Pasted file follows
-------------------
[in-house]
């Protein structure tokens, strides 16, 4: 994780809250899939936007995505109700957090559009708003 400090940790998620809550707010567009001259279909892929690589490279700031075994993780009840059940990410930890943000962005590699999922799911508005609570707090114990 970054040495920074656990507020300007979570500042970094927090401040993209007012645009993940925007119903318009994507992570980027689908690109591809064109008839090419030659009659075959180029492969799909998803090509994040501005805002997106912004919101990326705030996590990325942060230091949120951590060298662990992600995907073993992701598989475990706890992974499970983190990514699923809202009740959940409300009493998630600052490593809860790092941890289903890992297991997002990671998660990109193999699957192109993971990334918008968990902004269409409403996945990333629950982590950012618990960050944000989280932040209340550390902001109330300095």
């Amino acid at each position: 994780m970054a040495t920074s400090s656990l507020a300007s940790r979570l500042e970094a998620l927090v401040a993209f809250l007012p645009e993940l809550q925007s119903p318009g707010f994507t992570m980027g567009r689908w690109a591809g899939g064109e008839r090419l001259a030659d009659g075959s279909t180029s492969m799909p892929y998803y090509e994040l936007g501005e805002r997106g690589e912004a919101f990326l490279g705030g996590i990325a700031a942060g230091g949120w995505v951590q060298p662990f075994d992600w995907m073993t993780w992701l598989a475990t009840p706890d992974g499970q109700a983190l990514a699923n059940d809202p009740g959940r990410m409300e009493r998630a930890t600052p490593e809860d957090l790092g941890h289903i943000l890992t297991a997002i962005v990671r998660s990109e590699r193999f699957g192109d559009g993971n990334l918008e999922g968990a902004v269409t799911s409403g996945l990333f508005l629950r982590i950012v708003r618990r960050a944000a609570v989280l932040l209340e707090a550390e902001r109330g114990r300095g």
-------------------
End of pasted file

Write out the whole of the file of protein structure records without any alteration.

[in-house]
């Protein structure tokens, strides 16, 4: 994780809250899939936007995505109700957090559009708003 400090940790998620809550707010567009001259279909892929690589490279700031075994993780009840059940990410930890943000962005590699999922799911508005609570707090114990 970054040495920074656990507020300007979570500042970094927090401040993209007012645009993940925007119903318009994507992570980027689908690109591809064109008839090419030659009659075959180029492969799909998803090509994040501005805002997106912004919101990326705030996590990325942060230091949120951590060298662990992600995907073993992701598989475990706890992974499970983190990514699923809202009740959940409300009493998630600052490593809860790092941890289903890992297991997002990671998660990109193999699957192109993971990334918008968990902004269409409403996945990333629950982590950012618990960050944000989280932040209340550390902001109330300095």
């Amino acid at each position: 994780m970054a040495t920074s400090s656990l507020a300007s940790r979570l500042e970094a998620l927090v401040a993209f809250l007012p645009e993940l809550q925007s119903p318009g707010f994507t992570m980027g567009r689908w690109a591809g899939g064109e008839r090419l001259a030659d009659g075959s279909t180029s492969m799909p892929y998803y090509e994040l936007g501005e805002r997106g690589e912004a919101f990326l490279g705030g996590i990325a700031a942060g230091g949120w995505v951590q060298p662990f075994d992600w995907m073993t993780w992701l598989a475990t009840p706890d992974g499970q109700a983190l990514a699923n059940d809202p009740g959940r990410m409300e009493r998630a930890t600052p490593e809860d957090l790092g941890h289903i943000l890992t297991a997002i962005v990671r998660s990109e590699r193999f699957g192109d559009g993971n990334l918008e999922g968990a902004v269409t799911s409403g996945l990333f508005l629950r982590i950012v708003r618990r960050a944000a609570v989280l932040l209340e707090a550390e902001r109330g114990r300095g």